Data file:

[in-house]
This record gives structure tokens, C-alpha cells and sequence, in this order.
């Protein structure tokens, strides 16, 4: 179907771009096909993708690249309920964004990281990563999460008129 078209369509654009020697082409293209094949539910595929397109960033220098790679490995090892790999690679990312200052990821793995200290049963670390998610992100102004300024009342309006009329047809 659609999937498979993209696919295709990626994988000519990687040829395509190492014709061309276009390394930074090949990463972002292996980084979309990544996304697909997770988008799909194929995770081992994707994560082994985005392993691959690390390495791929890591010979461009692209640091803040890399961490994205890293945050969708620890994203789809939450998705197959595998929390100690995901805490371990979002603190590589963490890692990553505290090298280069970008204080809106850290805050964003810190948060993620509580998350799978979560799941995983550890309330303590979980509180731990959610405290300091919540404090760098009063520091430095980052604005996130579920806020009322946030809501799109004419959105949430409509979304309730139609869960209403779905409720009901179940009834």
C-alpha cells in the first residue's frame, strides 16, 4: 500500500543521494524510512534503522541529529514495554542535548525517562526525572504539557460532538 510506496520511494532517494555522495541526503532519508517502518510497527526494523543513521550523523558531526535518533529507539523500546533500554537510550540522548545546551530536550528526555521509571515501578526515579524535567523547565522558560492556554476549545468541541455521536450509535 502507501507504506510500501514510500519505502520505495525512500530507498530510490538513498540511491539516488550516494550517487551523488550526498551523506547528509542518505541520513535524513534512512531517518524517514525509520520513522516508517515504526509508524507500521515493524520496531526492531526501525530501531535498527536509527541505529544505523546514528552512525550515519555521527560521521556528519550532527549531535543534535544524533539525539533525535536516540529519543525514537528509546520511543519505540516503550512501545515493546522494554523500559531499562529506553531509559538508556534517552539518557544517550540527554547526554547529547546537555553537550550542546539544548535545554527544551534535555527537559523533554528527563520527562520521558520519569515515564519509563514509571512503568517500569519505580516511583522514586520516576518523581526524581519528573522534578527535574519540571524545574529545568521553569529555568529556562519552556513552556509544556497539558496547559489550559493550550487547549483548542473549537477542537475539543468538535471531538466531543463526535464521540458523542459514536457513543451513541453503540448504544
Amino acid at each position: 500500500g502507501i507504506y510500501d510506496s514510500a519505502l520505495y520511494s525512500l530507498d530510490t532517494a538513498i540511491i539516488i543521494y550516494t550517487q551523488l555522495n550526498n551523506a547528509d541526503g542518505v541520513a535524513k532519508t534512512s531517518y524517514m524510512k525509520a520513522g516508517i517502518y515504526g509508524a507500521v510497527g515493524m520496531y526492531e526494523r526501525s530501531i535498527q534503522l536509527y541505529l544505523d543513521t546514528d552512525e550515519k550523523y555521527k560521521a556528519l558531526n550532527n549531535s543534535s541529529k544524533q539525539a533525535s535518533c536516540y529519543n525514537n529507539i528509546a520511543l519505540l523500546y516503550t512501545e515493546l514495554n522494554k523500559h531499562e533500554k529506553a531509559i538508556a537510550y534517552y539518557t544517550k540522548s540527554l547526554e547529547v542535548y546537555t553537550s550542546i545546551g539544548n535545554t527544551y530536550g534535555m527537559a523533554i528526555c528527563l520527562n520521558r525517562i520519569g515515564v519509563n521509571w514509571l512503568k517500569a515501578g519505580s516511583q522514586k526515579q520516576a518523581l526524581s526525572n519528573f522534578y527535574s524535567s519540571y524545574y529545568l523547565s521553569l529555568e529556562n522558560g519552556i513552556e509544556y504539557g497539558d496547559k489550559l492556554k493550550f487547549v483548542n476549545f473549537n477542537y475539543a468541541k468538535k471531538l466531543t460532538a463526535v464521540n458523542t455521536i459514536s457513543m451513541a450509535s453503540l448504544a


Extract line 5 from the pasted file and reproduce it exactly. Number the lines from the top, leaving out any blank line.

Amino acid at each position: 500500500g502507501i507504506y510500501d510506496s514510500a519505502l520505495y520511494s525512500l530507498d530510490t532517494a538513498i540511491i539516488i543521494y550516494t550517487q551523488l555522495n550526498n551523506a547528509d541526503g542518505v541520513a535524513k532519508t534512512s531517518y524517514m524510512k525509520a520513522g516508517i517502518y515504526g509508524a507500521v510497527g515493524m520496531y526492531e526494523r526501525s530501531i535498527q534503522l536509527y541505529l544505523d543513521t546514528d552512525e550515519k550523523y555521527k560521521a556528519l558531526n550532527n549531535s543534535s541529529k544524533q539525539a533525535s535518533c536516540y529519543n525514537n529507539i528509546a520511543l519505540l523500546y516503550t512501545e515493546l514495554n522494554k523500559h531499562e533500554k529506553a531509559i538508556a537510550y534517552y539518557t544517550k540522548s540527554l547526554e547529547v542535548y546537555t553537550s550542546i545546551g539544548n535545554t527544551y530536550g534535555m527537559a523533554i528526555c528527563l520527562n520521558r525517562i520519569g515515564v519509563n521509571w514509571l512503568k517500569a515501578g519505580s516511583q522514586k526515579q520516576a518523581l526524581s526525572n519528573f522534578y527535574s524535567s519540571y524545574y529545568l523547565s521553569l529555568e529556562n522558560g519552556i513552556e509544556y504539557g497539558d496547559k489550559l492556554k493550550f487547549v483548542n476549545f473549537n477542537y475539543a468541541k468538535k471531538l466531543t460532538a463526535v464521540n458523542t455521536i459514536s457513543m451513541a450509535s453503540l448504544a